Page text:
For a while, videos sold music (remember that Not The Nine O’Clock News spoof “Nice Video Shame About The Song”) and Gabriel was happy to go there. He’d always been the visual one in Genesis – the band often had no idea what costume he was going to walk on stage wearing: The Flower? The Magog? The Slipperman? Brittania? The dress-wearing, fox-headed beast from the cover of Foxtrot?

"Sledgehammer", which still remains the most-played music video of all time, featured claymation and stop motion by Aardman Animations, who went on to make Wallace & Gromit – the dancing chickens were Nick Park’s early outings in plasticine. Gabriel lay under a sheet of glass for 16 hours and filmed the video one frame at a time. It wasn’t so different from the meticulous, painstaking way he put his records together, sampling, deconstructing and rebuilding sounds.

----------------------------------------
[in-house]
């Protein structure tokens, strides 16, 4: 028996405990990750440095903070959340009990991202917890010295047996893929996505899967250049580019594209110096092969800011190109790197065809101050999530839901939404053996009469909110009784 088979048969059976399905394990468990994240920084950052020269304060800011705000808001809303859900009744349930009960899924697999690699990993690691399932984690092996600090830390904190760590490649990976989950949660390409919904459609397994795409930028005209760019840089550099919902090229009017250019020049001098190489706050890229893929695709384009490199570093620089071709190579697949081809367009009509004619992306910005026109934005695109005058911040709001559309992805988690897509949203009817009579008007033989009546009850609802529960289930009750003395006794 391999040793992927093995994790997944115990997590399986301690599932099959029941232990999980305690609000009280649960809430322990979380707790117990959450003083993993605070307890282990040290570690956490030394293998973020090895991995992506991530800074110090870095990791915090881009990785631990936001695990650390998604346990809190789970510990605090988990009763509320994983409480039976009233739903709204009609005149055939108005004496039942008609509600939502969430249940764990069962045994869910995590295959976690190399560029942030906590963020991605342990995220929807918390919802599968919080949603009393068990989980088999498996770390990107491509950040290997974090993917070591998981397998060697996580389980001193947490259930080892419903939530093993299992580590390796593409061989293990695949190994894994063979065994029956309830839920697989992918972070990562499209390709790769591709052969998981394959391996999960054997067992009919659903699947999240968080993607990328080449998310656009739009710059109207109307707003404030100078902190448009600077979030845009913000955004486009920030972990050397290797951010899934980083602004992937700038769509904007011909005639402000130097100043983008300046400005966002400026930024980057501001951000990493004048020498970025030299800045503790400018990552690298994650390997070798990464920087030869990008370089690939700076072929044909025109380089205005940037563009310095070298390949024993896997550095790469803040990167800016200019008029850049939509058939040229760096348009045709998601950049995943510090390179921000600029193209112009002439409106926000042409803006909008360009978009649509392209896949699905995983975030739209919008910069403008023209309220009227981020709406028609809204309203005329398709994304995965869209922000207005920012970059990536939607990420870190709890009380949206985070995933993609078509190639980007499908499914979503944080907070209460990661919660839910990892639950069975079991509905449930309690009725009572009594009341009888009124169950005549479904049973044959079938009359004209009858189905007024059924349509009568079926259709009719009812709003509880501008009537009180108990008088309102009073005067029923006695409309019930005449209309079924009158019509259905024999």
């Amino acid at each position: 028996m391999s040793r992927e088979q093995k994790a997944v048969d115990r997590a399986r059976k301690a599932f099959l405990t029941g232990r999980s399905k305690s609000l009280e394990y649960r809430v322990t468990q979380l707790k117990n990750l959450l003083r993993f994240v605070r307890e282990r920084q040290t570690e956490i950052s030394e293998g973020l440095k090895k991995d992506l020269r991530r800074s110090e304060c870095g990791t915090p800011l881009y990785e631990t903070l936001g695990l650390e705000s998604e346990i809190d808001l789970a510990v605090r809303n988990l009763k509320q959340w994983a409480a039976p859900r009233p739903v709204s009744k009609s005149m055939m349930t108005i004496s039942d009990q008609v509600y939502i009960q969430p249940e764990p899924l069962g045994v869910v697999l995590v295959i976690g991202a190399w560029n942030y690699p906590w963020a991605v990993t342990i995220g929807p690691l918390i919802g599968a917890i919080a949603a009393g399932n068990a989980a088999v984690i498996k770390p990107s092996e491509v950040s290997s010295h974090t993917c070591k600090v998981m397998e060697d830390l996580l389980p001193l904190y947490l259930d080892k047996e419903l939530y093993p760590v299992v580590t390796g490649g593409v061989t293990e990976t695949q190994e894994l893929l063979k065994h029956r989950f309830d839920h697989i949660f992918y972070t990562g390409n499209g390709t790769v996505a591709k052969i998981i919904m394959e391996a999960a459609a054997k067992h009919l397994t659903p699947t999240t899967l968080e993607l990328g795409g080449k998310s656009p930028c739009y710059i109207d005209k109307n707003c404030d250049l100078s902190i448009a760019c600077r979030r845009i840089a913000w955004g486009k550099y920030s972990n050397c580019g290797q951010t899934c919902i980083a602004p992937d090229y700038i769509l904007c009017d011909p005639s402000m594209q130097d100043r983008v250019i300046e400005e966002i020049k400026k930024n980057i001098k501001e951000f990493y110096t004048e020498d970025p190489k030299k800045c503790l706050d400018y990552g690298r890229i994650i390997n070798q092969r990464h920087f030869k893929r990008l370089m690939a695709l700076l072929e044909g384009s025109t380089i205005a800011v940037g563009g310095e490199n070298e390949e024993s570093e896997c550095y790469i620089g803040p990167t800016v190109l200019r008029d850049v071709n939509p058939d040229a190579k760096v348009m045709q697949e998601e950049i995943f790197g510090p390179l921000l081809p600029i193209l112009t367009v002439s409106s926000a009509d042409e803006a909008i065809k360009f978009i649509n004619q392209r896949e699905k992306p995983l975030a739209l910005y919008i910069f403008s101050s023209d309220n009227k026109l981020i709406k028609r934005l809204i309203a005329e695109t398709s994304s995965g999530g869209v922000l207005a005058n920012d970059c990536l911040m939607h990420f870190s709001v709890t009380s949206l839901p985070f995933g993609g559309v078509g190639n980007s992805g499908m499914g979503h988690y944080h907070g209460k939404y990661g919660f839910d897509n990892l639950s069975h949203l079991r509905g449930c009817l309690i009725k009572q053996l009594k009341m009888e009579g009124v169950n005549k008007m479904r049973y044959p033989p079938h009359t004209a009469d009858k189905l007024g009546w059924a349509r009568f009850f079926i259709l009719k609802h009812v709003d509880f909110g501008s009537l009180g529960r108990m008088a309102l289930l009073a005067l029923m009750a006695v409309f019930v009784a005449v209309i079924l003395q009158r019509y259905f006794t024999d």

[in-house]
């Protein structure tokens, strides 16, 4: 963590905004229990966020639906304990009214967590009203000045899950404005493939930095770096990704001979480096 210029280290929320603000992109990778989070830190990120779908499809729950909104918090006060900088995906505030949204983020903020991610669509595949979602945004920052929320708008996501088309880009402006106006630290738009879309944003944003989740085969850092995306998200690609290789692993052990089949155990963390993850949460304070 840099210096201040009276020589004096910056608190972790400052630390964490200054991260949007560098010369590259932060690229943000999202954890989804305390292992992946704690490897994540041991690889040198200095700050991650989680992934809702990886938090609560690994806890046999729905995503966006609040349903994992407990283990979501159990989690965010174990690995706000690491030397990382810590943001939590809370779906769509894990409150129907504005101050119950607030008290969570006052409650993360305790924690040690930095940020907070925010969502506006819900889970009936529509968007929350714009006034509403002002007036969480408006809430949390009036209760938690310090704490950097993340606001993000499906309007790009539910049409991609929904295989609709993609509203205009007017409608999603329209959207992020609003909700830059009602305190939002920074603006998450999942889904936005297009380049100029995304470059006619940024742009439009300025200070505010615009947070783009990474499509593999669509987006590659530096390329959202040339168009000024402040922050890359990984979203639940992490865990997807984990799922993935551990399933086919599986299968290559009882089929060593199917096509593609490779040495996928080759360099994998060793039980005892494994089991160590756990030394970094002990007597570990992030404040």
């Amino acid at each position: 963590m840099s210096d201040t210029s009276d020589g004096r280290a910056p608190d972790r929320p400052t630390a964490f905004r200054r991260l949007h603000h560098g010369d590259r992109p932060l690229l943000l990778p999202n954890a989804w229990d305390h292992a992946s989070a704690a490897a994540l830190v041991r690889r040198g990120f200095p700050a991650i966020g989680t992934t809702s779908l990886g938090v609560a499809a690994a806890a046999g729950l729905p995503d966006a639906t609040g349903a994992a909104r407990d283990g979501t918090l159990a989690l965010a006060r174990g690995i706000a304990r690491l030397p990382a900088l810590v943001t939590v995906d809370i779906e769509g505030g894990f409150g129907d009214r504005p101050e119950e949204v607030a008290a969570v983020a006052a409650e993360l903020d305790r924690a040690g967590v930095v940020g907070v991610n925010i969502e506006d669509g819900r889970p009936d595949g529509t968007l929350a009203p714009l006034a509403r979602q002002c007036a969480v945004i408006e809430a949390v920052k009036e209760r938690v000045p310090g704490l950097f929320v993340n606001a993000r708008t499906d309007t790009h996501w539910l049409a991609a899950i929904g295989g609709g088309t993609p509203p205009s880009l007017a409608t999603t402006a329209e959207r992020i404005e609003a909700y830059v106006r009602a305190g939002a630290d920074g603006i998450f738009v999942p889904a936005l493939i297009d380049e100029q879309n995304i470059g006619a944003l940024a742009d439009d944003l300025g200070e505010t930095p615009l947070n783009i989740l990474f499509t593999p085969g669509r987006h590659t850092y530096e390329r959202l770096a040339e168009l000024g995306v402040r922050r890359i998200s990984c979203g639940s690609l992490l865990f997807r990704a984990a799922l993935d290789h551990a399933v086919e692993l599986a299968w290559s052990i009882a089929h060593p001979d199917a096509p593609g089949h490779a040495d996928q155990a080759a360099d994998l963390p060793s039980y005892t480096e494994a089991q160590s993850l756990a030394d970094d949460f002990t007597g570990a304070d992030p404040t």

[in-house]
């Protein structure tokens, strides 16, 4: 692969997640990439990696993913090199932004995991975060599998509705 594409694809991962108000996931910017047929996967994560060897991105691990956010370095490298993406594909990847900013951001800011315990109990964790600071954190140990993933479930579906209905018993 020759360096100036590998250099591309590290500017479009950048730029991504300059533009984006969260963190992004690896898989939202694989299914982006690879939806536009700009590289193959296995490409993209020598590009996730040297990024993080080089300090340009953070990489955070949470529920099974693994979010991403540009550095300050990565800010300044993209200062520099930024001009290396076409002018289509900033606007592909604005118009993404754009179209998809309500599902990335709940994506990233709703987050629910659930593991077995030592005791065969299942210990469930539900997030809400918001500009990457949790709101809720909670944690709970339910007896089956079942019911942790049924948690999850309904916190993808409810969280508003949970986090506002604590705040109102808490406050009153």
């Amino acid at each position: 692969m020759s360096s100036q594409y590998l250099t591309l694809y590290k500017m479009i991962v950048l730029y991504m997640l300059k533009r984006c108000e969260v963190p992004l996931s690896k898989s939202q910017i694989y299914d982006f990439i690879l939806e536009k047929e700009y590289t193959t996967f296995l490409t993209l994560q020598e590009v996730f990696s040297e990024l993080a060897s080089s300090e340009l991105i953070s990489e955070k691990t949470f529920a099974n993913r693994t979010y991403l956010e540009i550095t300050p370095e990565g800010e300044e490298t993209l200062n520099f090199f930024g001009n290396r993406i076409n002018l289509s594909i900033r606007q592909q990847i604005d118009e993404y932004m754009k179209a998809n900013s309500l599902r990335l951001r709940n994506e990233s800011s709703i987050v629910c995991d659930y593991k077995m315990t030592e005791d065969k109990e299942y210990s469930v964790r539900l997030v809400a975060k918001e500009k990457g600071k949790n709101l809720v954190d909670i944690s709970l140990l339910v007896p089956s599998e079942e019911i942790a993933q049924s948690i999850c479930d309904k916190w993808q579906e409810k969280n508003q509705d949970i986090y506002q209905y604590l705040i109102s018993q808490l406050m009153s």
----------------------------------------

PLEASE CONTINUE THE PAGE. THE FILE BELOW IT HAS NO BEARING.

From the interest in “world music” to his hunger for new technology, the ’80s was Gabriel’s age, he just had to wait for it. His clean melodies and high, constipated voice sound pre-tooled for the decade now. Solsbury Hill (from 1977) would sit comfortably alongside the songs here on So – Gabriel took shades of English pastoral from prog rock and simmered them down into a pure, pagan pop tune. You can hear the same minimalism on "Don’t Give Up" (with Kate Bush), which he describes as “the story of a man and a woman faced with losing a job”. This is an timeless protest song, all hooded multitudes and burned forests – more Lord of The Rings than Arthur Scargill, and infinitely more powerful, especially if you’re five.